As seen from FIG. 2, the nonaqueous electrolyte secondary batteries of Examples 1 to 5 used a nonaqueous electrolyte having the mol ratio ([S]/[Li]) of 0.5 to 3 are showed a battery capacity and a cycle life much greater than those of the batteries obtained by Controls 1 and 2. In particularly, the battery of each of Examples 1, 3 and 5 has a high capacity and a very long cycle life.

EXAMPLE 6

98 wt % of carbonaceous material powder consisting of mesocarbon microbeads and 2 wt % of ethylene-propylene copolymer were mixed to prepare a mixture, and the mixture was applied to an electric collector member made of nickel foil to form a sheet-like negative electrode. A positive electrode similar to it used in Example 1, a separator consisting of a polypropylene porous film and the negative electrode were stacked in the mentioned order and spirally wound so that the negative electrode was located outside, thereby manufacturing electrodes.

In addition, 1.0 mol/l of LiPF6 was dissolved in a solvent mixture consisting of ethylene carbonate, propylene carbonate and 1,2-diethoxyethane (mixing volume ratio=40:40:20) to prepare a nonaqueous electrolyte. The mol ratio ([S]/[Li]) of 1,2-diethoxyethane [S]to lithium ions [Li]in the nonaqueous electrolyte was approximately 1.5.

The electrodes and the nonaqueous electrolyte were housed in a cylindrical stainless steel case having a bottom to assemble the nonaqueous electrolyte secondary battery shown in FIG. 1.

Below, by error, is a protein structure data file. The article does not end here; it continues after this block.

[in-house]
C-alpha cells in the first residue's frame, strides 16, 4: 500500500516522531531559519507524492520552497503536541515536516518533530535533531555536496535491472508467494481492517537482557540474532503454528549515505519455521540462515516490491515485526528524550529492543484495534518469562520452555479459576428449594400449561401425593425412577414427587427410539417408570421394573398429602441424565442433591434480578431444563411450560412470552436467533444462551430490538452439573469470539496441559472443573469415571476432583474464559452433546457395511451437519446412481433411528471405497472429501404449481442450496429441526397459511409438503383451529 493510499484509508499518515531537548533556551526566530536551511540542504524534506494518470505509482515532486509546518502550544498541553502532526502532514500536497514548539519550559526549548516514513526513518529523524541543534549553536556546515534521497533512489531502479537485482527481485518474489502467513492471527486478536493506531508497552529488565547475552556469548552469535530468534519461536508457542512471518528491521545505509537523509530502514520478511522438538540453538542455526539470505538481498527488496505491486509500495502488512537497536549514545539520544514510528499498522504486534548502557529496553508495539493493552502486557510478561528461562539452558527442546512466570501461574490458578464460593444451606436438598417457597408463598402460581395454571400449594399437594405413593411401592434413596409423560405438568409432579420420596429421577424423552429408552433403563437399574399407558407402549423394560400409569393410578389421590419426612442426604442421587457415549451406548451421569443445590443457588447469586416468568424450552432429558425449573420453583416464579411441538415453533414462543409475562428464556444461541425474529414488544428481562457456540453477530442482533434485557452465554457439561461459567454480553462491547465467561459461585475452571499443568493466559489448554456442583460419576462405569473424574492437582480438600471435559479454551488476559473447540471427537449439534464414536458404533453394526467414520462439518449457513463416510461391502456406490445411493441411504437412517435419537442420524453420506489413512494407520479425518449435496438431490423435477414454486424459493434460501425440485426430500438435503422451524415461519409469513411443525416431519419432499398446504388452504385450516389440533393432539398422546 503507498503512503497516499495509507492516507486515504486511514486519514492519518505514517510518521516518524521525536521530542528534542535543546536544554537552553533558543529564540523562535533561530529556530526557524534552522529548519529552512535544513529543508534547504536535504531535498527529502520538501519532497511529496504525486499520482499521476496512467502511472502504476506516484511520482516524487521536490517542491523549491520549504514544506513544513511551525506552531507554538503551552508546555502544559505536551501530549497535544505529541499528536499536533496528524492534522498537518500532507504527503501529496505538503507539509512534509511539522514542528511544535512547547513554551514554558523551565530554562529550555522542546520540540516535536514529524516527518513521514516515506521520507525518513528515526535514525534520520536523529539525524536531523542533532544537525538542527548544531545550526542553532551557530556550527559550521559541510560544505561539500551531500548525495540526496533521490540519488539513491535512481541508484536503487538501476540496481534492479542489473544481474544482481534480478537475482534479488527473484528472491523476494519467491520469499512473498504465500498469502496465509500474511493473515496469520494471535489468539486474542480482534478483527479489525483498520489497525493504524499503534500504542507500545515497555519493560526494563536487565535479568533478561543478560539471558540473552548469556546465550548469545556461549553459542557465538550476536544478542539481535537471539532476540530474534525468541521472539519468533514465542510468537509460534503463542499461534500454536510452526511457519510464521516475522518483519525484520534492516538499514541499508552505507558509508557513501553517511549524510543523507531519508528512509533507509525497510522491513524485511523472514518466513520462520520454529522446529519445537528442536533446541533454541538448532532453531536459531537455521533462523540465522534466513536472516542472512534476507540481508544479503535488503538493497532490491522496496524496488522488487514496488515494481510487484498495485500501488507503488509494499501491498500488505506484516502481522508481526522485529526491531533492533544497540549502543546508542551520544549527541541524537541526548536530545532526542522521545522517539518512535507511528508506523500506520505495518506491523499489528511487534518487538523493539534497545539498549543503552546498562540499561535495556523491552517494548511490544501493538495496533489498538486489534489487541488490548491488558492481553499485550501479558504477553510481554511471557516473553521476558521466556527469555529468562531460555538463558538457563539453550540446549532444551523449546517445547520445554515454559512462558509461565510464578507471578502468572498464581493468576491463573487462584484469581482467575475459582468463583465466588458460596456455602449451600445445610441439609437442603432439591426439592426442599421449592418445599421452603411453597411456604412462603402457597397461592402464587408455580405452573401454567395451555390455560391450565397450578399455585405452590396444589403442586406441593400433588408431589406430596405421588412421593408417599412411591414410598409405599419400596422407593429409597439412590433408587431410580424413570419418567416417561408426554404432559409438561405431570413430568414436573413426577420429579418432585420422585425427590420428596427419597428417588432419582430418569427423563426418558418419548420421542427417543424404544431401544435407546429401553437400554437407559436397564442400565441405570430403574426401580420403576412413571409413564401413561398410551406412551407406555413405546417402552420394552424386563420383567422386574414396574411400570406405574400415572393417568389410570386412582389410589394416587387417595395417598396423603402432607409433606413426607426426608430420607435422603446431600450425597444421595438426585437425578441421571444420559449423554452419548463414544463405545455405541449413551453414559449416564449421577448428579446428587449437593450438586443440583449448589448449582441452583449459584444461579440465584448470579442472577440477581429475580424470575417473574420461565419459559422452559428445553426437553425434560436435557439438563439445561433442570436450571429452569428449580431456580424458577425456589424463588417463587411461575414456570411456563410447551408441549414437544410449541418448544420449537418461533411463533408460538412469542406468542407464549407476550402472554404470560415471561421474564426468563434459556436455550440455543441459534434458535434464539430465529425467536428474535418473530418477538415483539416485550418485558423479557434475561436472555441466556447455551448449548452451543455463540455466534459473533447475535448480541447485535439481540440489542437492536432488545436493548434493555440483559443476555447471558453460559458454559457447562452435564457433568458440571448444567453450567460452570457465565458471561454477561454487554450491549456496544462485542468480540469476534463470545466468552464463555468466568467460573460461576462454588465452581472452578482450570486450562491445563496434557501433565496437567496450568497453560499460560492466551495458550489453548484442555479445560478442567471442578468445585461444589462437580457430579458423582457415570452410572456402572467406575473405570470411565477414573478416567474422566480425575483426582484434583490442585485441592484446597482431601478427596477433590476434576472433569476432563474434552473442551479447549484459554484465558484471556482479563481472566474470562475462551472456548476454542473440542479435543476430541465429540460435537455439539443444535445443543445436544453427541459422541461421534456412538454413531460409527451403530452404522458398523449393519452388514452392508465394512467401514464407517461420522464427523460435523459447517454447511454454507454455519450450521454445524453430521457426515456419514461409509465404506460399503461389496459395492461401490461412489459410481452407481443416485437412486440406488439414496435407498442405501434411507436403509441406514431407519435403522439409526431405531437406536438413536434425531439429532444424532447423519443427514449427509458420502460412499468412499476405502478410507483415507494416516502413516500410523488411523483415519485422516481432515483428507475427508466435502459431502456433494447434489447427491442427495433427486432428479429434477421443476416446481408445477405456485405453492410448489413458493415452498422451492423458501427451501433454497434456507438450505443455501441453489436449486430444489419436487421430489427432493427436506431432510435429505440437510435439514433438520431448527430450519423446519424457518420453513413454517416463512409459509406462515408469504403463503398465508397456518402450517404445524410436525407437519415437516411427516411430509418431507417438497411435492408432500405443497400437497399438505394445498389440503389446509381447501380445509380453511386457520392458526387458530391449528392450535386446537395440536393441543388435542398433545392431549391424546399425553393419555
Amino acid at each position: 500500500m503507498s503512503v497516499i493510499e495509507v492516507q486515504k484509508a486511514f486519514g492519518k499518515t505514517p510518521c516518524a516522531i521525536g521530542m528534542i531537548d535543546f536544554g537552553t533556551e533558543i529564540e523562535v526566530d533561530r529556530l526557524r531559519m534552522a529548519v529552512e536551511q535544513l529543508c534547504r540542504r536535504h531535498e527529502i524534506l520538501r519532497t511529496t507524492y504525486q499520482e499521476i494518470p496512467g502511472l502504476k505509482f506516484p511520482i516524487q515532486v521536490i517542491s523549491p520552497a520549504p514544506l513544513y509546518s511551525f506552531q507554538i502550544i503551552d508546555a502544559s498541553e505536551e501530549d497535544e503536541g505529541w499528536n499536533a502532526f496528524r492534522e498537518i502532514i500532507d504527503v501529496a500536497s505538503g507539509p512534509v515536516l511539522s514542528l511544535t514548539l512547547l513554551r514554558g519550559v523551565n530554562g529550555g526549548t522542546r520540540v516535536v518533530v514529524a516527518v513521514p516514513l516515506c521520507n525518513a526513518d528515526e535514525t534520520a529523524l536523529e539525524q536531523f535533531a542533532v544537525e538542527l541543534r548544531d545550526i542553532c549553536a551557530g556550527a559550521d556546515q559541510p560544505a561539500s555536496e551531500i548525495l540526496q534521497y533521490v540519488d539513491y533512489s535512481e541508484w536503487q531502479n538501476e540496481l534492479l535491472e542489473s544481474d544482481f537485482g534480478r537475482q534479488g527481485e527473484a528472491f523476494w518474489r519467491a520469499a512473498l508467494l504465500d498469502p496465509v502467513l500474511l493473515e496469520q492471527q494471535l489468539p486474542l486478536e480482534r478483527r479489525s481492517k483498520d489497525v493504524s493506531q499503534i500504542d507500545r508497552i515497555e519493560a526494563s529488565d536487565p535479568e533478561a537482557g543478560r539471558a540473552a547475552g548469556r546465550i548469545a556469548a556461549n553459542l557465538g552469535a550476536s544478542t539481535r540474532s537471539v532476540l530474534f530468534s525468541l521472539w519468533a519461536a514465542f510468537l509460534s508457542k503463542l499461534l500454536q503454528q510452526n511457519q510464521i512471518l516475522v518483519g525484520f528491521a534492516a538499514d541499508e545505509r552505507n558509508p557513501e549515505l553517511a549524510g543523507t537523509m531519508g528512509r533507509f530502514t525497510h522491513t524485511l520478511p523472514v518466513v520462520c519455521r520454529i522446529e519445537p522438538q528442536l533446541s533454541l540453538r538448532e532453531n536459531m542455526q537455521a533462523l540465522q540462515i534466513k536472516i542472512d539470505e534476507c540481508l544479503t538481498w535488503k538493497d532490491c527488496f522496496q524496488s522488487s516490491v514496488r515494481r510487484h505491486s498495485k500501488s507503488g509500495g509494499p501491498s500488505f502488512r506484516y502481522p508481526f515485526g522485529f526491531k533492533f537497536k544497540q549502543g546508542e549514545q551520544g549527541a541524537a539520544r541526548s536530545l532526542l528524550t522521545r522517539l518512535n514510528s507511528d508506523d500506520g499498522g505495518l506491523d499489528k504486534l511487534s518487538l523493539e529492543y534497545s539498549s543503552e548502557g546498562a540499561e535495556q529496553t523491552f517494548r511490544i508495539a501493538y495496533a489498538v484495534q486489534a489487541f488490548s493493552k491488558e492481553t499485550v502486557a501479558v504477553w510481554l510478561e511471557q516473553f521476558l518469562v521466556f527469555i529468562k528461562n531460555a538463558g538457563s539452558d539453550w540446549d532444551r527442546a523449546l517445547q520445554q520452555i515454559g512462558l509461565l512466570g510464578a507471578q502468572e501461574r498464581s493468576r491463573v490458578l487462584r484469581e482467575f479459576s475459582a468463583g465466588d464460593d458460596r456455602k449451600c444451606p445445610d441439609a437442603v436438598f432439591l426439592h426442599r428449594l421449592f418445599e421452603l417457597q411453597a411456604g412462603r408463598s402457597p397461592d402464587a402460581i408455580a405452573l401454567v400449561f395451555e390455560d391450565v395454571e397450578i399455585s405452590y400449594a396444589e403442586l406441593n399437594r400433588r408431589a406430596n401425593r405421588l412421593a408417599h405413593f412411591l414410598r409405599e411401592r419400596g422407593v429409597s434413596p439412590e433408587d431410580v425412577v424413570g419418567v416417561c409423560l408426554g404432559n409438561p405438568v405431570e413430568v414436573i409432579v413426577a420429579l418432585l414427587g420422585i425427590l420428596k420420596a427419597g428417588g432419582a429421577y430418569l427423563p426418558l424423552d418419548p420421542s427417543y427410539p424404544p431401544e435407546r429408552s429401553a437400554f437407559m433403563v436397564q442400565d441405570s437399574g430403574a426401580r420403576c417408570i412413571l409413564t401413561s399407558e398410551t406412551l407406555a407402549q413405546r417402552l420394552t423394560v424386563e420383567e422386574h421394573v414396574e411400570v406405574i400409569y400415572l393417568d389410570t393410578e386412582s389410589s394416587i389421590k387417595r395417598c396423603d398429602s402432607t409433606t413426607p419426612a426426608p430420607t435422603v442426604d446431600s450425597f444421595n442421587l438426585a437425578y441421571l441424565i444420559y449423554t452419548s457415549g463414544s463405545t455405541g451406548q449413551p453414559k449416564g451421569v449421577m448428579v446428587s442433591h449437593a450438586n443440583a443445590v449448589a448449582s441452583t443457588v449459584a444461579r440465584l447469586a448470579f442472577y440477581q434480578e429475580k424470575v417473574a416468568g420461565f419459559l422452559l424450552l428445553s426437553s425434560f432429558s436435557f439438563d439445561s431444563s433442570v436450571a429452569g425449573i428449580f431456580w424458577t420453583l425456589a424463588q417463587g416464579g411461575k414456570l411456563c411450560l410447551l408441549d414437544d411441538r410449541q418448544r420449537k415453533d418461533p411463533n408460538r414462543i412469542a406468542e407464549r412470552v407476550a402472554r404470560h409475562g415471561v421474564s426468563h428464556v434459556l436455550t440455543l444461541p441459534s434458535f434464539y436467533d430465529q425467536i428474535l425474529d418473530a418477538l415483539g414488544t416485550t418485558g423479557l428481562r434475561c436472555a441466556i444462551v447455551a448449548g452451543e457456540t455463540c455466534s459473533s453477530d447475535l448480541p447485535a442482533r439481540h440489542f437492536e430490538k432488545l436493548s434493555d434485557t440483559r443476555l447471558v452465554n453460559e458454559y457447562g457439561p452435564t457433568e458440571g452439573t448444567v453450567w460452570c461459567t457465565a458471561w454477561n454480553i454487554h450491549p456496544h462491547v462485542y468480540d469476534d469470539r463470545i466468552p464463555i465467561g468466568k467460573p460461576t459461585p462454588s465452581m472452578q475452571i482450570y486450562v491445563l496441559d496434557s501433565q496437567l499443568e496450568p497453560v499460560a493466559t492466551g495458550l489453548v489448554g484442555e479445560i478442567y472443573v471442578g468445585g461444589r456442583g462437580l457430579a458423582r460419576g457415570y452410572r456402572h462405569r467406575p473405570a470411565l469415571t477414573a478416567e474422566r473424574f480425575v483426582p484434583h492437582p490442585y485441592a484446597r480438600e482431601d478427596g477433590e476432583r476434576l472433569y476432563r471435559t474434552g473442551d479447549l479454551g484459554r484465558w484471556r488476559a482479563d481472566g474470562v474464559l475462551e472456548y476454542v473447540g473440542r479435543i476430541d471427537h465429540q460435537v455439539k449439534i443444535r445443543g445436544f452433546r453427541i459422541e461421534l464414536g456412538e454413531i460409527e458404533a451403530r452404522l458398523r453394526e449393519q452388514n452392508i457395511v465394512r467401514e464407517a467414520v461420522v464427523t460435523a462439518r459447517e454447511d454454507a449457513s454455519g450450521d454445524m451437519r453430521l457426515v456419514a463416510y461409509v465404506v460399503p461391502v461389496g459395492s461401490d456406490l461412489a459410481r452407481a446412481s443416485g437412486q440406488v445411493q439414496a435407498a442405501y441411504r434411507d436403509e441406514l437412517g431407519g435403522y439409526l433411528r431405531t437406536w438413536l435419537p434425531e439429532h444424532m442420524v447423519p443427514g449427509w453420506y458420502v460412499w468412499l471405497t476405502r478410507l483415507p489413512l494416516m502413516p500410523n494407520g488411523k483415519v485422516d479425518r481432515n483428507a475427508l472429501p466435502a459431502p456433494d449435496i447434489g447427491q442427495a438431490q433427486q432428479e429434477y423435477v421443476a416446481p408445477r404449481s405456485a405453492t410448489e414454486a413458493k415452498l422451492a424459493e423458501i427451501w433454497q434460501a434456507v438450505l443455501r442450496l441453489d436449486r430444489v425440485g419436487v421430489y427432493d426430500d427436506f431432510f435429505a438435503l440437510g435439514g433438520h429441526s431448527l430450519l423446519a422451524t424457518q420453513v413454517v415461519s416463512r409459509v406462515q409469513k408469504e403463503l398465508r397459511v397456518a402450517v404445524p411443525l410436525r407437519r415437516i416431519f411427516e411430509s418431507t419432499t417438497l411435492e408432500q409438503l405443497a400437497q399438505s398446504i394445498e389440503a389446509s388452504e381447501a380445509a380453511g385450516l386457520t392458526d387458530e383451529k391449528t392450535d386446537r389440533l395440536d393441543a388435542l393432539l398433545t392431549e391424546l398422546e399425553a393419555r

EXAMPLE 7

1.0 mol/l of LiBF4 was dissolved in a solvent mixture consisting of diethyl carbonate, propylene carbonate and 1,2-dimethoxyethane (mixing volume ratio=20:60:20) to prepare a nonaqueous electrolyte. The resultant nonaqueous electrolyte and electrodes similar to those used in Example 6 were housed in a cylindrical stainless steel case having a bottom to assemble the nonaqueous electrolyte secondary battery shown in FIG. 1.

EXAMPLE 8

1.0 mol/l of LiAsF6 was dissolved in a solvent mixture consisting of ethylene carbonate, γ-butyrolactone and 1,2-dimethoxyethane (mixing volume ratio=40:40:20) to prepare a nonaqueous electrolyte. The resultant nonaqueous electrolyte and electrodes similar to those used in Example 6 were housed in a cylindrical stainless steel case having a bottom to assemble the nonaqueous electrolyte secondary battery shown in FIG. 1.

EXAMPLE 9

1.0 mol/l of LiPF6 was dissolved in a solvent mixture consisting of propylene carbonate, diethyl carbonate and 1,2-dimethoxyethane (mixing volume ratio=60:20:20) to prepare a nonaqueous electrolyte. The resultant nonaqueous electrolyte and electrodes similar to those used in Example 6 were housed in a cylindrical stainless steel case having a bottom to assemble the nonaqueous electrolyte secondary battery shown in FIG. 1.

EXAMPLE 10

1.0 mol/l of LiPF6 was dissolved in a solvent mixture consisting of diethyl carbonate, propylene carbonate and 1,2-ethoxymethoxyethane (mixing volume ratio=20:60:20) to prepare a nonaqueous electrolyte. The mol ratio ([S]/[Li]) of 1,2-ethoxymethoxyethane [S]to lithium ions [Li]in the nonaqueous electrolyte was approximately 1.7. The resultant nonaqueous electrolyte and electrodes similar to those used in Example 6 were housed in a cylindrical stainless steel case having a bottom to assemble the nonaqueous electrolyte secondary battery shown in FIG. 1.

Control 3

1.0 mol/l of LiPF6 was dissolved in a solvent mixture consisting of propylene carbonate and 1,2-dimethoxyethane (mixing volume ratio=50:50) to prepare a nonaqueous electrolyte. The mol ratio ([S]/[Li]) of 1,2-dimethoxyethane [S]to lithium ions [Li]in the nonaqueous electrolyte was approximately 4.8. The resultant nonaqueous electrolyte and electrodes similar to those used in Example 6 were housed in a cylindrical stainless steel case having a bottom to assemble the nonaqueous electrolyte secondary battery shown in FIG. 1.